Ostalgie


Since the fall of the Berlin Wall in 1989, almost all symbols of the former German Democratic Republic (DDR in German) have been removed. Regardless of the fact that former inhabitants of the DDR now live in a predominantly free-market economy, many still prefer to purchase household items that remind them of life in the old republic.

This socio-economic and sociocultural phenomenon is known in Germany as Ostalgie; it is a portmanteau that describes nostalgia for East Germany combining the German words Nostalgie meaning ‘nostalgia’ and Ost meaning ‘east’.

‘Now some people are longing for the old hermit’s cell like a childhood treehouse. That’s harmless; West Germans find it horrifying, East Germans find it touching.’ – Christoph Dieckmann (10 December 1993) “Der Schnee von gestern”, Die Zeit

‘The archival practices of collection and display can have a similar, if unintended, implication. Imagine what it must be like for many eastern Germans to walk into a museum and be surrounded by the things in their own living rooms. The effect of such historicizations of the present is uncanny (in the sense of a ‘strangeness of that which is most familiar’ [Ivy 1995:23]); The past is connected to the present by distancing it in space and time. […]

‘Ostalgic’ practices reveal a highly complicated relationship between personal histories, disadvantage, dispossession, the betrayal of promises, and the social worlds of production and consumption. These practices thus not only reflect and constitute important identity transformations in a period of intense social discord, but also reveal the politics, ambiguities, and paradoxes of memory, nostalgia, and resistance, all of which are linked to the paths, diversions, and multiple meanings of East German things.’

– Berdahl, Daphne (1999) ‘(N)Ostalgie’ for the present: Memory, longing, and East German things, Ethnos, 64: 2, 192—211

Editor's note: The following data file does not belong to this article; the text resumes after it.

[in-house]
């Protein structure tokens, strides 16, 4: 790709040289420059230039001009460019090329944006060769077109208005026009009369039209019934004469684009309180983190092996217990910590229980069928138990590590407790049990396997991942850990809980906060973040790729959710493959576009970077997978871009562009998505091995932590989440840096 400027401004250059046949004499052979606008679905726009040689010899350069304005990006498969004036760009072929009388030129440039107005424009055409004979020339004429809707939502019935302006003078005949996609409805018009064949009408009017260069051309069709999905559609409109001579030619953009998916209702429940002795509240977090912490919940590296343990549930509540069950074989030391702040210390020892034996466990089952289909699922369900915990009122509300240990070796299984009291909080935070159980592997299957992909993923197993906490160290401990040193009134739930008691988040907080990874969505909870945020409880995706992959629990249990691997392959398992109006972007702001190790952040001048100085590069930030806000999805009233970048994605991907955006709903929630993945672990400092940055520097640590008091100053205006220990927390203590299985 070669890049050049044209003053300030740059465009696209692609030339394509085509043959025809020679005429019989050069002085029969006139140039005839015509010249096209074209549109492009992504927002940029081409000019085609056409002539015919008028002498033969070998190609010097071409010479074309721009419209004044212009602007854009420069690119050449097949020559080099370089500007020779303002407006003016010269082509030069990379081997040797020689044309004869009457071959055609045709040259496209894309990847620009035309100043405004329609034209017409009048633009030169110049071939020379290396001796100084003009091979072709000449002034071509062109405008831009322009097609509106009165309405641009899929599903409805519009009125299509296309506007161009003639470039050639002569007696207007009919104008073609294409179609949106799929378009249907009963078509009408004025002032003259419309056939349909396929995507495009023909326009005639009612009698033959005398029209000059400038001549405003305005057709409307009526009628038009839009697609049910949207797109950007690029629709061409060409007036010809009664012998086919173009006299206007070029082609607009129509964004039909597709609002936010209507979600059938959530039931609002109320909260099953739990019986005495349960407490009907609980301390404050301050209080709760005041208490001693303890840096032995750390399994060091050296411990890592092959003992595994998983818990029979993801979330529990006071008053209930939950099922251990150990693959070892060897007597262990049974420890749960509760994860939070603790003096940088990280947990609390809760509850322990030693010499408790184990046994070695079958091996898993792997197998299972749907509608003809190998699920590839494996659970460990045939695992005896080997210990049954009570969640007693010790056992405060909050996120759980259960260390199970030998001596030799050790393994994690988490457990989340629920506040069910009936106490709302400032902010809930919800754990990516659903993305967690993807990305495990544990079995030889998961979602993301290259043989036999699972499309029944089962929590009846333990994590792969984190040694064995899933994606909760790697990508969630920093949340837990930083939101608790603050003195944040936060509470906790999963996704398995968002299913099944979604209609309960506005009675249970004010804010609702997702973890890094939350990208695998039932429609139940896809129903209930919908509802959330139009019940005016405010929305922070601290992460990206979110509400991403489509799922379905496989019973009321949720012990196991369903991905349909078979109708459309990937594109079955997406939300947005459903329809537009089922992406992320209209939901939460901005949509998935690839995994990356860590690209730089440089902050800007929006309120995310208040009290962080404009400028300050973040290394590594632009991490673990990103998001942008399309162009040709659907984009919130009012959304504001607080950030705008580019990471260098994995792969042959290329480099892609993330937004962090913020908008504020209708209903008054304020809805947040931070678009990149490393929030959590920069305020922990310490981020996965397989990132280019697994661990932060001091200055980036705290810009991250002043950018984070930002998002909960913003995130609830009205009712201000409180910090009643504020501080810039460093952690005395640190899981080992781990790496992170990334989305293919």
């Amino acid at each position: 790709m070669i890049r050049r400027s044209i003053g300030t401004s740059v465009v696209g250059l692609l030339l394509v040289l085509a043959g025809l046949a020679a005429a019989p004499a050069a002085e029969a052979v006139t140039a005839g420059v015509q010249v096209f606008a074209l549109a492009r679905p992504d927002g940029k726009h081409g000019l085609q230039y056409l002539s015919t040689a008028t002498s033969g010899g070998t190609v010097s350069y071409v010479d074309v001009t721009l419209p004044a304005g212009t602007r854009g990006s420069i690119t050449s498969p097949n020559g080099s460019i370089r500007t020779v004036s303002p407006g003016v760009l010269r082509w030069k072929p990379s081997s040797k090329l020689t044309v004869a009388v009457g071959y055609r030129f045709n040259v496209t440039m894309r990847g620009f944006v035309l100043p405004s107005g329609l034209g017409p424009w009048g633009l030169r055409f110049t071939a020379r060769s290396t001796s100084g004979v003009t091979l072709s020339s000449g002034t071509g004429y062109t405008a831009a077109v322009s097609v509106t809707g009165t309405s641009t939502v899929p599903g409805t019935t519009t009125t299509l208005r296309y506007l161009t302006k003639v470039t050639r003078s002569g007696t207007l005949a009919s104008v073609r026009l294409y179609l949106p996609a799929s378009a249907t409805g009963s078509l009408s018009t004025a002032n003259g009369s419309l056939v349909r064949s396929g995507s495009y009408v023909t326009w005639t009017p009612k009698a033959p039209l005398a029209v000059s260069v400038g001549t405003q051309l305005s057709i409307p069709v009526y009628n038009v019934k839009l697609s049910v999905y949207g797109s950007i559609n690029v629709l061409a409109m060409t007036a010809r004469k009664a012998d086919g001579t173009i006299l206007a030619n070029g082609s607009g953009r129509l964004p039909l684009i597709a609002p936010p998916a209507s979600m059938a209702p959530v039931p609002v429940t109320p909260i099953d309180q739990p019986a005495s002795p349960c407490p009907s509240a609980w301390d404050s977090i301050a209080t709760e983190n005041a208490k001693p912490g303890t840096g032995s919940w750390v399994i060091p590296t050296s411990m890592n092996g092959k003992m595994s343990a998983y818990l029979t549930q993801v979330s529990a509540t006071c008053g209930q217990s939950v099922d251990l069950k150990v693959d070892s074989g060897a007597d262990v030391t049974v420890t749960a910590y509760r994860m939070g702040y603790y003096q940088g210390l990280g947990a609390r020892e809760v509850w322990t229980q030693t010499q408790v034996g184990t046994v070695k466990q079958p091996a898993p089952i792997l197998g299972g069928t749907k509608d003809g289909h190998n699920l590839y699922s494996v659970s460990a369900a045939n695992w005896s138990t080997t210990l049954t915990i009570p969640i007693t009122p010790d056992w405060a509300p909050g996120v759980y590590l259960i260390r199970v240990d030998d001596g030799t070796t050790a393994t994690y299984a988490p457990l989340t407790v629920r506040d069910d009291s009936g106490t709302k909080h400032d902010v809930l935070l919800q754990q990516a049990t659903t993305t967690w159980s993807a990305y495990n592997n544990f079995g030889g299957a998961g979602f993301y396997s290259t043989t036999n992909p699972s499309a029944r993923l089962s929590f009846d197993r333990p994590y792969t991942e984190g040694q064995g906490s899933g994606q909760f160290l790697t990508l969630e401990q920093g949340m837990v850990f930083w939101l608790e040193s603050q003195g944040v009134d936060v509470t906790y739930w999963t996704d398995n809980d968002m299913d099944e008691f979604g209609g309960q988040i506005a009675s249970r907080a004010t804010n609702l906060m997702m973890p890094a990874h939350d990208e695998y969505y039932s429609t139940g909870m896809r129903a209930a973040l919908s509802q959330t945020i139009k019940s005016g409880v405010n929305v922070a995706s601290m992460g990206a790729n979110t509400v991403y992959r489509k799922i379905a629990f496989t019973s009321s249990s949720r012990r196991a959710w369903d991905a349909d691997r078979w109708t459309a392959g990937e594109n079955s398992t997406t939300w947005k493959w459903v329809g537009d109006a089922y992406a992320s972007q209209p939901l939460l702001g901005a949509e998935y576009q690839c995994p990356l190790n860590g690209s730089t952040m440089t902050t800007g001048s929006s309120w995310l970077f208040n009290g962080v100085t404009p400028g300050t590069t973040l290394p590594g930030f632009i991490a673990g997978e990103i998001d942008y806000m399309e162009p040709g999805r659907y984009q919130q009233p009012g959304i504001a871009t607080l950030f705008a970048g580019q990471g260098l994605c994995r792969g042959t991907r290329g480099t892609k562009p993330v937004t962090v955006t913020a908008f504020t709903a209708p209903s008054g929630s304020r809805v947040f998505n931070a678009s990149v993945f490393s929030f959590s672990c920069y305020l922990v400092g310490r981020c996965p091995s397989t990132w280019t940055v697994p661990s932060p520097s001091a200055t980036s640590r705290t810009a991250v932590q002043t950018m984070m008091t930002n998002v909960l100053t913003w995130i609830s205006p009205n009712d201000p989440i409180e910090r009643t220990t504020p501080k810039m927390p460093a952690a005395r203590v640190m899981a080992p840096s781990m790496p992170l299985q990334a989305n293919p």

8/x mmxv


The charango, a unique musical instrument found only in Bolivia, is made from the shell of an armadillo.

Every year about 98% of the atoms in your body are replaced.

For every American killed by terrorism in or outside the U.S., more than 1,000 died from firearms inside the U.S. during the recent decade.

One in four Dutch smokers does not reach their pension-age.

The 1919 Treaty of Versailles explicitly forbade Germans form calling their sparkling wine ‘champagne’, so they called it by another, informal name: ‘sekt’ (from the Latin siccus, ‘dry’).

See other: Quite Interesting Facts

Geographic Illiteracy


Over a decade ago, National Geographic organised a global survey to measure the developed world’s geographic literacy.[1]

On average, fewer than 25 percent of young people worldwide could locate Israel on the map. Only about 20 percent could identify international news hotspots like Afghanistan, Iran and Iraq.

‘Geographically Illiterate: Someone who sucks at geography.’ – Urban Dictionary

More recent research shows no improvement. When the Russian Federation invaded the Ukraine in 2014, the Washington Post conducted a survey which showed that only 16% of Americans was able to locate the Black Sea nation on a map.[2]

More importantly, it was found that this lack of geographic knowledge is related to preferences and decision-making: namely, the farther their guesses were from Ukraine’s actual location, the more they wanted the U.S. to intervene with military force.

Whatever your views on this political squabble, the following conclusion is inevitable: whether people are in possession of a certain geographic fact determines their opinion in a certain way.